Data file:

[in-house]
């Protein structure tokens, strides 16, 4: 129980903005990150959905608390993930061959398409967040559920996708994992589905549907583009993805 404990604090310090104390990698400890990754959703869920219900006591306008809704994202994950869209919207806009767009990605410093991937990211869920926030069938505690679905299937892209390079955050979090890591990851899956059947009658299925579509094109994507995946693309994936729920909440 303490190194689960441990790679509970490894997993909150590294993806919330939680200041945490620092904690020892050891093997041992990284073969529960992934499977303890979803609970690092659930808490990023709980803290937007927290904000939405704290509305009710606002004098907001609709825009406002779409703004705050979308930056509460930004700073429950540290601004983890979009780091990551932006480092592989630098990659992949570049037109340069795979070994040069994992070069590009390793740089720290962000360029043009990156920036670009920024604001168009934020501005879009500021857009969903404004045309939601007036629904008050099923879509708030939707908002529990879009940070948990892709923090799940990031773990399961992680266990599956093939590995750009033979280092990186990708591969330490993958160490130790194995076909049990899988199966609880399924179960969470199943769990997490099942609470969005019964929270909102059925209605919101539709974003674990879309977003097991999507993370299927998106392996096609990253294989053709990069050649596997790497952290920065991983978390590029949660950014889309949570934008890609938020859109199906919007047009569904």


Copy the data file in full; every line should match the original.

[in-house]
């Protein structure tokens, strides 16, 4: 129980903005990150959905608390993930061959398409967040559920996708994992589905549907583009993805 404990604090310090104390990698400890990754959703869920219900006591306008809704994202994950869209919207806009767009990605410093991937990211869920926030069938505690679905299937892209390079955050979090890591990851899956059947009658299925579509094109994507995946693309994936729920909440 303490190194689960441990790679509970490894997993909150590294993806919330939680200041945490620092904690020892050891093997041992990284073969529960992934499977303890979803609970690092659930808490990023709980803290937007927290904000939405704290509305009710606002004098907001609709825009406002779409703004705050979308930056509460930004700073429950540290601004983890979009780091990551932006480092592989630098990659992949570049037109340069795979070994040069994992070069590009390793740089720290962000360029043009990156920036670009920024604001168009934020501005879009500021857009969903404004045309939601007036629904008050099923879509708030939707908002529990879009940070948990892709923090799940990031773990399961992680266990599956093939590995750009033979280092990186990708591969330490993958160490130790194995076909049990899988199966609880399924179960969470199943769990997490099942609470969005019964929270909102059925209605919101539709974003674990879309977003097991999507993370299927998106392996096609990253294989053709990069050649596997790497952290920065991983978390590029949660950014889309949570934008890609938020859109199906919007047009569904």